Associations are facing a transition phase where most meeting planners have to consider in-person attendees and virtual viewers. To serve everyone well, don’t fall into the trap of hosting both versions simultaneously, and lean on the community.
Quietly and without much notice, hybrid events that mixed in-person and virtual elements were already a growing trend before the pandemic. Now, as associations plan for events amid a COVID-19 vaccine rollout that will eventually make in-person gatherings possible again, even organizations that might have initially eschewed a hybrid approach will likely need one.
Sarah Michel, CSP, vice president of professional connexity for Velvet Chainsaw Consulting, says that for many associations, it probably won’t be realistic to record all sessions and present them simultaneously online.
“The biggest obstacle people are really facing is the cost,” she says, noting that this tactic is tantamount to putting on two events at the same time. “Suddenly now we’ve got to stream everything—we’ve got to stream the main room experience, we got to do the breakout sessions? There’s just no physical way.”
Instead, meeting planners may need to take a digital-first approach, at least for the time being, building events for the larger, remote audience while ensuring that people onsite are engaged. She compared the technique to how a TV studio might handle a live audience when filming a sitcom.
“It’s built for broadcasting out to millions of people that are watching the show, and it’s an asynchronous thing,” she says. “When the TV audience is watching a commercial, a comedian comes out for entertaining the live audience, or things pop in.”
The result is that the event works in both settings: Virtual viewers have access to the content they want, while a smaller group of in-person attendees gets a rich onsite experience.
The Problems With Hybrid On-Demand
Just because you’re building content for a remote audience doesn’t mean you should simply load sessions into an LMS and expect your users to find them. Instead, Michel (and Velvet Chainsaw’s managing director Dave Lutz) recommends repackaging content from your onsite meeting as a scheduled replay of the event, which can be timed to encourage a community element and speaker interaction.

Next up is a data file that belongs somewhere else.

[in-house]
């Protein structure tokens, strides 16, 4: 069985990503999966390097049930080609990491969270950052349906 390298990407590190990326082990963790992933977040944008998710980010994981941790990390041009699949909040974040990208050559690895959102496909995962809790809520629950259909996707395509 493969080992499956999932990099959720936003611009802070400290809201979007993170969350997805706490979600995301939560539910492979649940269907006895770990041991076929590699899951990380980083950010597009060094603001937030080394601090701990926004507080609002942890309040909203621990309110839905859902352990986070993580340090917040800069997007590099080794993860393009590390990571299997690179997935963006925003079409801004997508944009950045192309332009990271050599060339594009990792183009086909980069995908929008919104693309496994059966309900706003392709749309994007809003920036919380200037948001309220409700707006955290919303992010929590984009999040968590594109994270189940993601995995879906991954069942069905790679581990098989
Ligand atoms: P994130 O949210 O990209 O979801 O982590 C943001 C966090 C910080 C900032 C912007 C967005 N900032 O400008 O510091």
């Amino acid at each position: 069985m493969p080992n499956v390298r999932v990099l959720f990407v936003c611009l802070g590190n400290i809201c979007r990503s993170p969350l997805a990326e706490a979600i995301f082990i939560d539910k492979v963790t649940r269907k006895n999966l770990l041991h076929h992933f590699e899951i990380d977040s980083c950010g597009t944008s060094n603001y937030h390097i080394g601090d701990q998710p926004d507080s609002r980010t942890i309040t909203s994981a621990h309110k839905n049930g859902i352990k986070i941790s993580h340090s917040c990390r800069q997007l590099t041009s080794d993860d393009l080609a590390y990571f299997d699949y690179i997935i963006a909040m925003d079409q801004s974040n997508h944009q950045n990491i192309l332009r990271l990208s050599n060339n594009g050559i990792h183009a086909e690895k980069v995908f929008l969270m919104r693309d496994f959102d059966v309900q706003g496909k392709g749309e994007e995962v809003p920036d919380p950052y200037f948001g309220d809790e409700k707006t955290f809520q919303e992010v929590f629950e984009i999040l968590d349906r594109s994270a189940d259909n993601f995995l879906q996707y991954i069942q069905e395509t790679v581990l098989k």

“We come together as a community,” she says. “There’s a social aspect to it because we’re on chat together and the speaker is there. And in some ways, people are going, ‘Oh, this was even better, because now I actually get to interact with the speaker and chat while watching the video play.’”
Some more advice from Michel on hybrid events:
Use apps to bridge the gap between in-person and remote. It’s a challenge to create engagement among people in different locations. Encourage attendees to interact via the apps your association has already built—think expo halls where in-person attendees share the benefits via a video chat for remote viewers. Longer term, “I think we’re going to be less worried about a platform and more about having a robust mobile app that connects the entire community, no matter where you are,” she says.
Think beyond the expo hall (at least virtually). Expo-style events give suppliers a way to show off their products and services to potential users—a model that is proving challenging to translate to a virtual environment. An alternative is to allow suppliers to sponsor individual sessions, which facilitates more direct interactions with potential customers. “We’re seeing really big upticks in sponsorship opportunities but also ways to bring exhibitors in front of members and potential buyers in more of an informal way,” Michel says.
Give attendees a good reason to come back to in-person events. No matter how much your members miss face-to-face events, it’s hard to predict when they’ll feel safe enough to return to in-person conferences post-COVID. Michel says leaning on the community could help get people on the plane. “What’s going to make them come back is creating a can’t-miss opportunity where the networking value is so high,” she says. Another option might be a hybrid style of flipped learning, where the learning session is remote but discussions happen at an in-person event.